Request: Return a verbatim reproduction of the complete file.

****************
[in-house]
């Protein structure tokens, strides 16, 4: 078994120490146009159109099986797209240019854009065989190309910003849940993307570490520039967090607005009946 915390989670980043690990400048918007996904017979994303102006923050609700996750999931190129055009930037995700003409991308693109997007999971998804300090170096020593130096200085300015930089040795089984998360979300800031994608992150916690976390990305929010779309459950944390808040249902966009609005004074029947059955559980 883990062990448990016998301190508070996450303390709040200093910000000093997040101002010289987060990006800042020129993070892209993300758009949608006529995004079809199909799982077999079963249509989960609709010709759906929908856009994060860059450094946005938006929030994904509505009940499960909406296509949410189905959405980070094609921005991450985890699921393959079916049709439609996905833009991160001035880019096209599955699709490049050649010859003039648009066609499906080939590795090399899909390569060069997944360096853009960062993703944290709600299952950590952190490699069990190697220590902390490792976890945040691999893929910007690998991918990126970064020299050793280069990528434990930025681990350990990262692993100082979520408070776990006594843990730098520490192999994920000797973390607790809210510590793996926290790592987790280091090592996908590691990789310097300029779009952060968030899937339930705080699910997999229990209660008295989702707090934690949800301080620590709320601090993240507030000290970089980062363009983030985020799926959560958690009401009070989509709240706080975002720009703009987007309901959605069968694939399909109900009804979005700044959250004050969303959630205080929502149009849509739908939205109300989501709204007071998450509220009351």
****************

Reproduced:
[in-house]
């Protein structure tokens, strides 16, 4: 078994120490146009159109099986797209240019854009065989190309910003849940993307570490520039967090607005009946 915390989670980043690990400048918007996904017979994303102006923050609700996750999931190129055009930037995700003409991308693109997007999971998804300090170096020593130096200085300015930089040795089984998360979300800031994608992150916690976390990305929010779309459950944390808040249902966009609005004074029947059955559980 883990062990448990016998301190508070996450303390709040200093910000000093997040101002010289987060990006800042020129993070892209993300758009949608006529995004079809199909799982077999079963249509989960609709010709759906929908856009994060860059450094946005938006929030994904509505009940499960909406296509949410189905959405980070094609921005991450985890699921393959079916049709439609996905833009991160001035880019096209599955699709490049050649010859003039648009066609499906080939590795090399899909390569060069997944360096853009960062993703944290709600299952950590952190490699069990190697220590902390490792976890945040691999893929910007690998991918990126970064020299050793280069990528434990930025681990350990990262692993100082979520408070776990006594843990730098520490192999994920000797973390607790809210510590793996926290790592987790280091090592996908590691990789310097300029779009952060968030899937339930705080699910997999229990209660008295989702707090934690949800301080620590709320601090993240507030000290970089980062363009983030985020799926959560958690009401009070989509709240706080975002720009703009987007309901959605069968694939399909109900009804979005700044959250004050969303959630205080929502149009849509739908939205109300989501709204007071998450509220009351």